And of course, to the company’s credit, they have done an excellent job of enabling customization, both with the digital watch faces and the bands used to strap them around a wrist. I expect to see a rich ecosystem develop around creating bands for the watch, from cheap straps at mall kiosks to expensive luxury ones from established and upstart designers.

Personally, I don’t think this iteration of the Apple Watch is very attractive, and it is probably the first new Apple device I have ever seen where my immediate reaction was not the desire to own one. I doubt I am alone, though I suspect many people differ, as well. Regardless, Apple has proven its ability to iterate on past designs and sometimes to ditch them completely (see: the entire iPod line), and set a new standard for how these gadgets should look, so I imagine that years of iterating on this device will yield ever more devices for people to clamor over. It is also possible that the device looks better in person than it does on a website.

Overall, from an aesthetics standpoint, I think the Apple watch does a good job of addressing the challenges of building an item whose primary purpose is a marriage of fashion and functionality, and that the device appears to succeed on the fashion front where most other smartwatches have failed, and the company has left itself plenty of runway for future iterations. Whether the device’s functionality is enough to convince people to ditch a dumb watch at this early stage remains to be seen.

Functionality

At first, I thought it was pretty strange that Tim Cook introduced the watch by playing up how accurate it was. I would wager that most people considering an Apple Watch are not really being sold on this point. But I also don’t think the general consumer was the target of that discussion. Instead, I think Tim Cook was putting the watchmaking world on notice, as it is an industry that covets precision and attention to detail. In other words, Tim Cook was establishing Swiss watchmakers, rather than Motorola or Samsung, as Apple’s competition. [Edit: John Gruber points out that Apple never used the word "smartwatch" in his excellent take on the devices here.]

In any case, yeah, the Apple watch is good at telling time. Not a compelling feature for most consumers.

Next, the watch’s interface is a key element of its utility. I’m excited about the possibilities here, because Apple has seriously considered the interaction paradigms in a way that Samsung, et. al. have not. The device uses voice interaction, touch, and its digital crown (the knob on the side) to navigate its interface. It uses slight vibrations to provide alerts and directions to users. It appears to borrow from, rather than copy wholesale, the smartphone interaction paradigms that we all know already. This is a good sign. I’m excited to play with, if not own, one.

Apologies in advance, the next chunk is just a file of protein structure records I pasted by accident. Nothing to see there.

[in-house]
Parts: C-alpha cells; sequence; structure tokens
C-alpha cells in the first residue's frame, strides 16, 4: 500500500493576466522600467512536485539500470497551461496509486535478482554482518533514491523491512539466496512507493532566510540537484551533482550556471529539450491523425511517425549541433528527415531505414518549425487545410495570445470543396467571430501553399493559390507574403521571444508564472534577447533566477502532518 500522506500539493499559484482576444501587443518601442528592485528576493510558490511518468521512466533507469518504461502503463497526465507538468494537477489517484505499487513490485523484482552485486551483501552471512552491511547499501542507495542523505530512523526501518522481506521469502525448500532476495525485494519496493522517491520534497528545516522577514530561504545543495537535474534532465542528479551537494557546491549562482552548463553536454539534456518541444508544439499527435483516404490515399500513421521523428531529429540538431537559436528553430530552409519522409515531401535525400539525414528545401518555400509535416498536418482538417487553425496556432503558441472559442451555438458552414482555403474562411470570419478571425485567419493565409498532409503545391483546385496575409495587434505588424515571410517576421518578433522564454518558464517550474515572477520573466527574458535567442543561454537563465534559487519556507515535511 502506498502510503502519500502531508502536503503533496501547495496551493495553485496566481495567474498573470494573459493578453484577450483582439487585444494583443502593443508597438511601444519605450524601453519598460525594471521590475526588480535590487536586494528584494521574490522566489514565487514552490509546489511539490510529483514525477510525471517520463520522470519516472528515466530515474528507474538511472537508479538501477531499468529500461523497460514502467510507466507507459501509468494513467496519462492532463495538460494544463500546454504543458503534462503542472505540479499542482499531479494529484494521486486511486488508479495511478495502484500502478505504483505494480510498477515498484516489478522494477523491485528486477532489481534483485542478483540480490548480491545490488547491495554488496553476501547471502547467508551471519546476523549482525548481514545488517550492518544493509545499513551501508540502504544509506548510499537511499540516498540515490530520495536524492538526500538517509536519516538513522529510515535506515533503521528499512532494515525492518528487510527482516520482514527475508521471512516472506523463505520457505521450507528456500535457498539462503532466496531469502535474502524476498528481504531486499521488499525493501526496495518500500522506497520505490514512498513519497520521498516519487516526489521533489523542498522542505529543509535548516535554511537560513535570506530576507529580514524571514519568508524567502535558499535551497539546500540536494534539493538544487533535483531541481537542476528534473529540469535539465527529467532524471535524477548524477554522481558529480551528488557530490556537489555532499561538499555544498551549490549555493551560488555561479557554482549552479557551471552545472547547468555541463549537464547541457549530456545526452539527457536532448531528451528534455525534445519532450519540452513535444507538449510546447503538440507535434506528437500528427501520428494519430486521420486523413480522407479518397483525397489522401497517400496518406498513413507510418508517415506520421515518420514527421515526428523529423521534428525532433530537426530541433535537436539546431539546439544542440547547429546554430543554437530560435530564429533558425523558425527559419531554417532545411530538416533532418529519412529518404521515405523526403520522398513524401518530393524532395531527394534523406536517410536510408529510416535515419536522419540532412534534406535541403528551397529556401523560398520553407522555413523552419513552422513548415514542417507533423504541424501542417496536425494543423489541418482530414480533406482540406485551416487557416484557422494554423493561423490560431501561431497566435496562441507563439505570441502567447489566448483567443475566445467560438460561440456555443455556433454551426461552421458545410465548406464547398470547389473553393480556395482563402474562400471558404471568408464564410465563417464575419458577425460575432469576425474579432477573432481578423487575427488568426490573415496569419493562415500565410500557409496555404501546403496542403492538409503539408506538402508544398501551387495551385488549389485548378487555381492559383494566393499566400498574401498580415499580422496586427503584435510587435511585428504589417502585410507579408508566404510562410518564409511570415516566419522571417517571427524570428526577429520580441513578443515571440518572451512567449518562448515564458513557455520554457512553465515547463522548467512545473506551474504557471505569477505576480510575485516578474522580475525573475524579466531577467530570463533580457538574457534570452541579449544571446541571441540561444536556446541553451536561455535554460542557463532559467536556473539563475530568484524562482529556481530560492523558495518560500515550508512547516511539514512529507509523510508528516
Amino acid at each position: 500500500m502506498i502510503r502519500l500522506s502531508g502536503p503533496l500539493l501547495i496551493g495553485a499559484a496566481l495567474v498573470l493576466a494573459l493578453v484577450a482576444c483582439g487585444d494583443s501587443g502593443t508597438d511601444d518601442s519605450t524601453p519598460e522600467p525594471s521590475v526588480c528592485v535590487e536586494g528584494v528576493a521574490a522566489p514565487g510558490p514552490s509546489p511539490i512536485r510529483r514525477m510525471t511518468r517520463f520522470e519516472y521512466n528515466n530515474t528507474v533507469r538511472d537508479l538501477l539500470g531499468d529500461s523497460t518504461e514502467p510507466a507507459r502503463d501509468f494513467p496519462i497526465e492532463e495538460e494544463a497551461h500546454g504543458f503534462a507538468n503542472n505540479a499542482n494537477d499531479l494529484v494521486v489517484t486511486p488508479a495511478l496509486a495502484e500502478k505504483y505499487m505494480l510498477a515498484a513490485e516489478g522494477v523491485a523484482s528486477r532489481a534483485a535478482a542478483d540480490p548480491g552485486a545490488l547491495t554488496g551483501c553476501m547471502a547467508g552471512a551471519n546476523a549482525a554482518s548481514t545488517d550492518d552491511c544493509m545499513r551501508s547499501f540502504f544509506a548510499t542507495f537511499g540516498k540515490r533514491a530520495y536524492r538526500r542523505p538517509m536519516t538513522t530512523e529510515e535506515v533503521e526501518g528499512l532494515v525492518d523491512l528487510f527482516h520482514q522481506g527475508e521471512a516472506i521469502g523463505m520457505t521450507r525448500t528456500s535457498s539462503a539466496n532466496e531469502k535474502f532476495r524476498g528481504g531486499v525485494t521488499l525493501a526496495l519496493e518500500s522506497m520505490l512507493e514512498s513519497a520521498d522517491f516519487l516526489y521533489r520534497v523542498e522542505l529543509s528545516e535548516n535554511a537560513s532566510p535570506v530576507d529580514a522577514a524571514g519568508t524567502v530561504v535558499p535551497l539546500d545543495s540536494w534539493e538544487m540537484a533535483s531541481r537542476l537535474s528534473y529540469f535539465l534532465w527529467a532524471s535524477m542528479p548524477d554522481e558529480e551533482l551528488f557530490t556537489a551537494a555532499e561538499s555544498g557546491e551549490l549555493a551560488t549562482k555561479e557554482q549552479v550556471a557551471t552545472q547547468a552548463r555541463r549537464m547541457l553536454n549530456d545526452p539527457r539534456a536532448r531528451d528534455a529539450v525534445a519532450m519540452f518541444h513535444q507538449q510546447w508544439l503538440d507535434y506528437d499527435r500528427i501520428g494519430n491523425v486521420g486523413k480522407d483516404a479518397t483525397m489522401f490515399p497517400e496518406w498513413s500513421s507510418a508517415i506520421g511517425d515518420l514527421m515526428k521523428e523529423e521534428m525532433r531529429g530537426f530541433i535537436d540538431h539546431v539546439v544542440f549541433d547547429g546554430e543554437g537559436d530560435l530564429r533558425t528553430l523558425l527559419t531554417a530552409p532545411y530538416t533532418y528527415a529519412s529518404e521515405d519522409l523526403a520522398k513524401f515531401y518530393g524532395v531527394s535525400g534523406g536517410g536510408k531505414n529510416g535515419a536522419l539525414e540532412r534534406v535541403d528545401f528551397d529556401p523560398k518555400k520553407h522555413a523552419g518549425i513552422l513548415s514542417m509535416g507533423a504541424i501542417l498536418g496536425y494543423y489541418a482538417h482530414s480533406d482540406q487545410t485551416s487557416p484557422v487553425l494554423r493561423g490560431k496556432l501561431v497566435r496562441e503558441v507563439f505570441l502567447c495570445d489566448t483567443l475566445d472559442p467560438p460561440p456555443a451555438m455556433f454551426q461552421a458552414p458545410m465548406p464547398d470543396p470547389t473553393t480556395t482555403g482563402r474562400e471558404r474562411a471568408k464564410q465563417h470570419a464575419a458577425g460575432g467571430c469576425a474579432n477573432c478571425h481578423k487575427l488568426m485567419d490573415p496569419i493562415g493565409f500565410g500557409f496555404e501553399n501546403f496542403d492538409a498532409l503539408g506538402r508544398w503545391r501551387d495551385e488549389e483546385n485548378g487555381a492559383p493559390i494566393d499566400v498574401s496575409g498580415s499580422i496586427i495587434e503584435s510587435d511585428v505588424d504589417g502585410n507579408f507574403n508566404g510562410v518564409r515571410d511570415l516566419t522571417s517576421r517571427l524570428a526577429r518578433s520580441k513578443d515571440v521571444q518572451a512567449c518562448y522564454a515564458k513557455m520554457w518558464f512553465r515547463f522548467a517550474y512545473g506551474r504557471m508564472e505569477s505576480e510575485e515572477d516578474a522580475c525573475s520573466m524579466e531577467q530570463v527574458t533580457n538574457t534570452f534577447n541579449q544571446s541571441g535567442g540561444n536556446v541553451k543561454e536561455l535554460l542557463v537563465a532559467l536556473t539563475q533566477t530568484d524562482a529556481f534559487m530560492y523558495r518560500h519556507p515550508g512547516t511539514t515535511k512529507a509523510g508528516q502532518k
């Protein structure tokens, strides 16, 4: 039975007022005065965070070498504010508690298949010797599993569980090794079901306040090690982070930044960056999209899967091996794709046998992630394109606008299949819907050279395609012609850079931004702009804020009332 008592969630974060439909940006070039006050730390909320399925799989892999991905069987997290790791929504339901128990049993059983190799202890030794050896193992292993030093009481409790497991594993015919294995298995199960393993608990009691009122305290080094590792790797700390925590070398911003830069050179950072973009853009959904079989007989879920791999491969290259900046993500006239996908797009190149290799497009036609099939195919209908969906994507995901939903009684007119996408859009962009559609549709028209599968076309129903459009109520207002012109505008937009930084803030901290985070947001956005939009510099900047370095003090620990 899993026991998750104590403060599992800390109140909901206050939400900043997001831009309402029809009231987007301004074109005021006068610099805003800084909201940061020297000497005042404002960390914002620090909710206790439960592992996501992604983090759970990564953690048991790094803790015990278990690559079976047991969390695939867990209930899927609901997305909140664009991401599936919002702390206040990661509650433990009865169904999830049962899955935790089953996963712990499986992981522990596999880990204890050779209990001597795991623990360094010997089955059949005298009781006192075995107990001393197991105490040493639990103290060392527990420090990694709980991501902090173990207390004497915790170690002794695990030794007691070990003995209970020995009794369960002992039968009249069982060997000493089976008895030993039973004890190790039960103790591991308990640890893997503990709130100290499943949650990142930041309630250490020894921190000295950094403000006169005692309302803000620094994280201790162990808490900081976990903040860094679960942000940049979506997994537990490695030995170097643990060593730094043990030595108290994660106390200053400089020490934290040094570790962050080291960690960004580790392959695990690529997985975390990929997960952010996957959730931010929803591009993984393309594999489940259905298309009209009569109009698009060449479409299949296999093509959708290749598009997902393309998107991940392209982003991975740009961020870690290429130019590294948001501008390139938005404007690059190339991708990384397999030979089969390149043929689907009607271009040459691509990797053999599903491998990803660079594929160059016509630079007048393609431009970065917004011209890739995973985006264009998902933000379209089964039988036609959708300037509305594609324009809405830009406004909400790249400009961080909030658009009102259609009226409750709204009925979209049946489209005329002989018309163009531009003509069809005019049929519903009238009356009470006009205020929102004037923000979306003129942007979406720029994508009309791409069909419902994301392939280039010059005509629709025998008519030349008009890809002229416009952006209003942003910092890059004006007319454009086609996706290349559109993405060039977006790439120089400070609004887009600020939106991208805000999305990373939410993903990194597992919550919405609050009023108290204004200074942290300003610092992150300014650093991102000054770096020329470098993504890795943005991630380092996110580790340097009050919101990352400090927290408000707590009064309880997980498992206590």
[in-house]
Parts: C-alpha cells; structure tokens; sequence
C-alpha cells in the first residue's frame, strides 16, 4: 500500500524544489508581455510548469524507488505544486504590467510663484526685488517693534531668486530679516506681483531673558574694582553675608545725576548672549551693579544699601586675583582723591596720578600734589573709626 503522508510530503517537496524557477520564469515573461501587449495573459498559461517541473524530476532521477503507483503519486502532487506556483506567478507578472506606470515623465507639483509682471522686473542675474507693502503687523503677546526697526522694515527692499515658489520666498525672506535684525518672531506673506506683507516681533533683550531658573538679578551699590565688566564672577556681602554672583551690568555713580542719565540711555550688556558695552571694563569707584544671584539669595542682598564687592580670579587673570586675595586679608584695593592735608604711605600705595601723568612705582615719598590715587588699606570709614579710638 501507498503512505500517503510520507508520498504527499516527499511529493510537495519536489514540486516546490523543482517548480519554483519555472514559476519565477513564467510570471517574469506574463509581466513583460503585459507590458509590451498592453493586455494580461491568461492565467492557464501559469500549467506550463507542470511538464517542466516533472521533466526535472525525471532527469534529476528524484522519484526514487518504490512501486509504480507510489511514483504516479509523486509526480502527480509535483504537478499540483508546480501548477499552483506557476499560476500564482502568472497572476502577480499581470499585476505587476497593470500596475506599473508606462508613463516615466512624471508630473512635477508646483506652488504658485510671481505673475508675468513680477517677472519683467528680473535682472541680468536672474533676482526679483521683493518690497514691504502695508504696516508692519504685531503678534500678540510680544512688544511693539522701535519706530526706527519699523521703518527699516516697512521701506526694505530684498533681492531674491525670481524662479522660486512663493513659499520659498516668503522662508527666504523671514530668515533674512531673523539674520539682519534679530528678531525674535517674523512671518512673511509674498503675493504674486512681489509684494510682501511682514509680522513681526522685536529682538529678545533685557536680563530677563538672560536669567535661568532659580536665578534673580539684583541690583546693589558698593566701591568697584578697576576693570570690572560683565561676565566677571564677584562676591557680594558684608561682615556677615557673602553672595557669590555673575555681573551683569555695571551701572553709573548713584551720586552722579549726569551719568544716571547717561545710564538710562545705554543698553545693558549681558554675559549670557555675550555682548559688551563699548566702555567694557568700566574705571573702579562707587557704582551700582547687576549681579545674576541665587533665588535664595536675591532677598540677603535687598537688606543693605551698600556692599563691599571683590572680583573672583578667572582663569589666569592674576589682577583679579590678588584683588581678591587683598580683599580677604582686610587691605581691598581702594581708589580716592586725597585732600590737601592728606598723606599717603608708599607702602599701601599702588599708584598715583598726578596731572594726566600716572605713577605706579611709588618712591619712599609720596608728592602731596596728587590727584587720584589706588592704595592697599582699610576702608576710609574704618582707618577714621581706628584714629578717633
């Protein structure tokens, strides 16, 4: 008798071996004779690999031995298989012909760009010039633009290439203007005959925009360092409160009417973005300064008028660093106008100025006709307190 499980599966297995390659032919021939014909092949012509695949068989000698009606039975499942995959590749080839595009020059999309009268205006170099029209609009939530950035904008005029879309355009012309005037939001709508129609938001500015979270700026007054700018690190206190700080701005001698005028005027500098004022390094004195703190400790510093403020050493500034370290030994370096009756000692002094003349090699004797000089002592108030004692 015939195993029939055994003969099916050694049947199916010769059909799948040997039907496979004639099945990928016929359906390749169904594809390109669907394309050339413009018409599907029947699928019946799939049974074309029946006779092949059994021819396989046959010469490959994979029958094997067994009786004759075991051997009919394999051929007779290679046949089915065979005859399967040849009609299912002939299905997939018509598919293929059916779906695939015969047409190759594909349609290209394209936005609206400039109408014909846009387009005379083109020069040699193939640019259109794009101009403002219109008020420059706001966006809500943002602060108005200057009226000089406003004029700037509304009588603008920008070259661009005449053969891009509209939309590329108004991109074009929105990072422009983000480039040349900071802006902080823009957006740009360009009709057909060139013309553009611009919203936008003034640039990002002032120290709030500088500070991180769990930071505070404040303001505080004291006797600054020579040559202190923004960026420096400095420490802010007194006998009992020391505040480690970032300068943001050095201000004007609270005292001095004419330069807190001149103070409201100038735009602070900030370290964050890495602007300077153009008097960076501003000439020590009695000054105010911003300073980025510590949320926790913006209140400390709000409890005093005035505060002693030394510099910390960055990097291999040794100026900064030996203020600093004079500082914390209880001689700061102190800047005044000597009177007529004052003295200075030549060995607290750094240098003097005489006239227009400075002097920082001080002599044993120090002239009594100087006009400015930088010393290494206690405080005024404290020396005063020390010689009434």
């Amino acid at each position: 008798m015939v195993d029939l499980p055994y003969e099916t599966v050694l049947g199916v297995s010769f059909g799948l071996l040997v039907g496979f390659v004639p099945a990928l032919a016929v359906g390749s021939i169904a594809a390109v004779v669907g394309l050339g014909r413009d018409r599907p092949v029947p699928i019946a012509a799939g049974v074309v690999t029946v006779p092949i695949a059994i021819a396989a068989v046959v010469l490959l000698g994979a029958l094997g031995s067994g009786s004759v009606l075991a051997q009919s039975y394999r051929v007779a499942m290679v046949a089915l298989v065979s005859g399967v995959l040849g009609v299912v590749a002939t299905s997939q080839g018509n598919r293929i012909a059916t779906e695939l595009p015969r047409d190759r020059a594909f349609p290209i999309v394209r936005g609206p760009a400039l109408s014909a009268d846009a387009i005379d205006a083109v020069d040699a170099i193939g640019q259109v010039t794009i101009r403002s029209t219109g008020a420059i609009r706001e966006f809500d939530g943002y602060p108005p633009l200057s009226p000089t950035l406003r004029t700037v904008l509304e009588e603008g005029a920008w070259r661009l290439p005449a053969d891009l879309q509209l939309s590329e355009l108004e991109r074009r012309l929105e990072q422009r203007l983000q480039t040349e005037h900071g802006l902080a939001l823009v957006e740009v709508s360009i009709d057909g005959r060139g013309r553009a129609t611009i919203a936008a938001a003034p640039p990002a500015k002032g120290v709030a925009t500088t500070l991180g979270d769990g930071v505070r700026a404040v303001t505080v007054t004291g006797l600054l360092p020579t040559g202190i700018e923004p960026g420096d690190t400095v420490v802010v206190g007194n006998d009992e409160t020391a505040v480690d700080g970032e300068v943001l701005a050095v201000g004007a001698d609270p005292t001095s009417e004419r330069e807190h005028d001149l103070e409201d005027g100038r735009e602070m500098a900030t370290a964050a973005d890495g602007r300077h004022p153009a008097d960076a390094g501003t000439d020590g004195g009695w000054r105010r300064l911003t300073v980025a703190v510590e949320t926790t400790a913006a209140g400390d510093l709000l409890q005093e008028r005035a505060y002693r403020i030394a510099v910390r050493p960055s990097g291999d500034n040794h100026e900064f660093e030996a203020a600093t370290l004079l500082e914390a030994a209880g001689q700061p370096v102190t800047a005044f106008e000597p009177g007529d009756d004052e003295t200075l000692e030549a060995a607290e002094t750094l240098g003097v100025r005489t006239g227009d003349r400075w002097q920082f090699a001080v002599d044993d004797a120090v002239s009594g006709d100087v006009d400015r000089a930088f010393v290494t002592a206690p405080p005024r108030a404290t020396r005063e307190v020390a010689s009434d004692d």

That interface is applied toward two major ends: communication and fitness.

The communication aspect of the device is geared toward quick replies to messages, and it even offers canned responses based on what the user has been sent already. These automated contextual responses could definitely be a great feature, though I do question the company’s ability to pull it off in a fashion reliable enough to be compelling (that seems more like Google’s wheelhouse). Time will only tell (pun decidedly not intended) how this feature works out in practice, but as designed on paper, it seems like a strong use case.

Finally, I believe its strongest feature out of the gate will be its fitness tracking. Apple spent a good deal of time in its keynote discussing how the software works to make you aware of your fitness levels and encourages you to be healthier, and it seems really, really strong. It is immediately apparent why Nike, an Apple partner, decided to discontinue its Fuel Band. As an avid runner, my distance traveled, mile splits, calories burned, etc., are all useful pieces of information to me in the pursuit of some other goal. They’re also things I wouldn’t pay to know on their own (I don’t own any of the devices this competes with in the personal health sector), but I might if it came bundled as part of an attractive device that I would use for other things. I suspect the drive to be healthier will fuel a lot of sales here.

I believe Apple does have a really strong product out of the gate here, and I am excited for my questions about it to be answered. One question, however, looms largest: how long does the battery last? If it is less than a day, the device’s utility dramatically decreases. It already requires another device that typically must be charged every day to function. Having this thing brick on your wrist at midday would be inconvenient to the point of rendering the device useless, practically speaking. Other questions include, “can I see the screen in daylight?” and “what does the $349 version get me?” It’s possible Apple’s developed some revolutionary battery technology, but I feel like the company would be yelling from the mountaintop about it.

Assuming acceptable answers to these questions, though, I think Apple has produced a product that will sell well in its first generation, but nothing like how it will perform upon future releases. Obviously, there’s much more analysis to come upon the actual release of the product. For now, a pun: If it can watch its battery life, Apple’s got a winner on its hands.